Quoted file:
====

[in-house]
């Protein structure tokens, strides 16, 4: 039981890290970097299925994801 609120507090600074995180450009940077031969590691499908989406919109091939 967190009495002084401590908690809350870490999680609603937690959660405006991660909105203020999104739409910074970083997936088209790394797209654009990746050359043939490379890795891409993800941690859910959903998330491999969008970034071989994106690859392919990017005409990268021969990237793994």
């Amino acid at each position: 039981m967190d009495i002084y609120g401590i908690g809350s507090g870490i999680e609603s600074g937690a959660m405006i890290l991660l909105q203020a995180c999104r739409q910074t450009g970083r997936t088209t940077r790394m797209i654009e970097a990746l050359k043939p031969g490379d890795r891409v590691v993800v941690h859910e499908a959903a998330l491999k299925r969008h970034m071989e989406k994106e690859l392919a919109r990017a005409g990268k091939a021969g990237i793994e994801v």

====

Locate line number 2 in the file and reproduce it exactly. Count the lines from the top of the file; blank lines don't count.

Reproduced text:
């Protein structure tokens, strides 16, 4: 039981890290970097299925994801 609120507090600074995180450009940077031969590691499908989406919109091939 967190009495002084401590908690809350870490999680609603937690959660405006991660909105203020999104739409910074970083997936088209790394797209654009990746050359043939490379890795891409993800941690859910959903998330491999969008970034071989994106690859392919990017005409990268021969990237793994």